'Darcy and O'Mara' is a novel by Arthur Cronin.
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Wednesday, June 23, 2010

The joy of an ill-advised venture

I think the garden gnomes have formed their own cult. As the sun set on the summer solstice they were gathered in a circle in the orchard, all of them wearing white robes. On the following morning I found one of them in a wicker basket in the shed. He was dressed as a jester. The door was locked, so I've no idea how they got him into the shed. Their behaviour is disconcerting, but it could be worse. One of our neighbours has gnomes who took their clothes off and danced around a rockery at dawn.

My cousin Rachel once got a part-time job delivering bread for a baker. In a small van she'd take the bread to the local shops and restaurants, and when these deliveries had been completed she'd go to the houses of individual customers. Some of them would buy just a single loaf of bread at a time, but the baker still offered them free delivery. Rachel always enjoyed visiting these people. They looked forward to her visits as well. On sunny days they'd come outside whenever they heard her van approaching, and they'd have a chat in the garden. One man always sent his remote-controlled penguin out to collect the bread, but he'd still talk to her from a window.

After delivering bread to a man called Stephen, her next stop would be at the house of his sister, Fiona. They used Rachel to deliver insults to each other. For instance, Stephen once told Rachel to ask his sister if anyone else had asked her if her face was part of a witch's costume. Fiona responded to this by telling Rachel to ask Stephen if he'd done anything to diminish the aura around him, an aura that was fed by the smell from his clothes. It was so well-developed that in the right light you could see it practising its golf swing.

Rachel found out that the insults she delivered were the only communication between the two siblings. They'd avoided each other ever since the failure of a restaurant they set up together. Chess was the theme of this restaurant. There were thirty-two black tables and thirty-two white ones. At some tables, the plates and cutlery were black, and at others they were white. You and your companions could be asked to move to another table by one of the people playing chess. You wouldn't have to move far if you were a pawn, but the diners at a pawn table would be lucky to make it as far as dessert without being removed from the restaurant. You'd have to pay extra to sit at a king's table. The business failed because they kept throwing people out. On some occasions, only a few pieces would be left on the board at the end of the evening.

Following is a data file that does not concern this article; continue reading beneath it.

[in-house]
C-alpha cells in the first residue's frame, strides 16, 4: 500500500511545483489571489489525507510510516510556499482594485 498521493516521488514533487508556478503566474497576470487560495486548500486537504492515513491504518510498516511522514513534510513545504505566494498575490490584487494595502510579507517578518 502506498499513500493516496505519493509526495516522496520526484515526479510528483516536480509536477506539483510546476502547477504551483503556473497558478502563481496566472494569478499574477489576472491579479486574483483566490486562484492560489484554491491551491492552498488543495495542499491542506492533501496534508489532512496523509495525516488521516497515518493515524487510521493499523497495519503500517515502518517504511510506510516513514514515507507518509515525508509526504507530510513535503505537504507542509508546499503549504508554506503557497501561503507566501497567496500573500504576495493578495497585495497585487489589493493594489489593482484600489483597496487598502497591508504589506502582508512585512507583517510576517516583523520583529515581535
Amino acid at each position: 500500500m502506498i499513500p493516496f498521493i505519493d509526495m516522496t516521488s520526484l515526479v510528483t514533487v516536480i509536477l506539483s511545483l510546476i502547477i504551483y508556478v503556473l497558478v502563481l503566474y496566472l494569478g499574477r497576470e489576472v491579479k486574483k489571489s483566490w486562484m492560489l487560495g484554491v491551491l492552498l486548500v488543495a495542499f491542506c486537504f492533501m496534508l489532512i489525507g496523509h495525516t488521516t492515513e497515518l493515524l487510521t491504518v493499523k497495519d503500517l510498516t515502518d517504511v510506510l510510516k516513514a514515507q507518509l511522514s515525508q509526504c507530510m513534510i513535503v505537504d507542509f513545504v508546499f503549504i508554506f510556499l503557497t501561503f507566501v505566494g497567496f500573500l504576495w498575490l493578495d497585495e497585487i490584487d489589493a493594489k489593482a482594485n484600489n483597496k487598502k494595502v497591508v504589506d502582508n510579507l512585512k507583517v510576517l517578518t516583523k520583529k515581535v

Stephen and Fiona stopped talking to each other after they closed down the restaurant. Rachel tried to convince them to sort out their differences, but they both insisted that there was no animosity between them. Every time they got together they ended up doing something stupid. They'd undertake a venture that would end in disaster, like the restaurant. If they didn't communicate solely through the medium of insults they'd end up hating each other. Rachel suggested getting the ill-advised venture out of the way as soon as they meet up. It could be something that wouldn't do too much harm when it ends in disaster, like a travelling theatre company. The stage would be a cart and the company would travel from place to place with the help of a donkey, so they could never go too far away from home.

Stephen and Fiona liked this idea, so they agreed to meet and set up the theatre company. Their company consisted of three members: themselves and the donkey. All three of them made important contributions to the performances of their plays, but the donkey took a back seat during the writing process. He'd happily have taken a back seat during the travelling as well, but they wouldn't have travelled at all if he had. This would have been only slightly less than the distance they travelled with the donkey up front.

They were expecting their theatre company to end in disaster, but it led to their greatest success. A film producer saw their play about the potato famine. With a few minor adjustments it was adapted into a Hollywood film, a romantic comedy about the perils of blind dates. The producer thought it was certain to succeed because he'd just adapted a play about the perils of blind dates, turning it into a film about the potato film. This film was a complete disaster. He was a firm believer in the idea that you could turn a disaster into a success by doing everything backwards.

In this instance, he was right. Stephen and Fiona made a fortune from the film, and they used the money to fund many ill-advised ventures, like their detective agency that would rely heavily on the intuition of a cocker spaniel, or their mobile bookshop that wasn't very mobile because it was on the back of a cart pulled by the donkey. Wasting all that money together was a hugely enjoyable experience, and they were grateful to Rachel for making it possible. They offered her a job in their wedding dress recycling centre.

The moose's head over the fireplace is paying more attention to the World Cup now. It's starting to get interesting, if you have an interest in these things. The wife's aunt is protesting against all the sport on TV by only talking about toast until the end of the World Cup. She has no interest in sport, but I don't know what she's getting upset about because she has no interest in television either. I thought it would be nice to get a break from her theories about why elephants should be red or why you shouldn't point at trees, but I'm starting to miss hearing about these things. She has surprisingly little of interest to say about toast.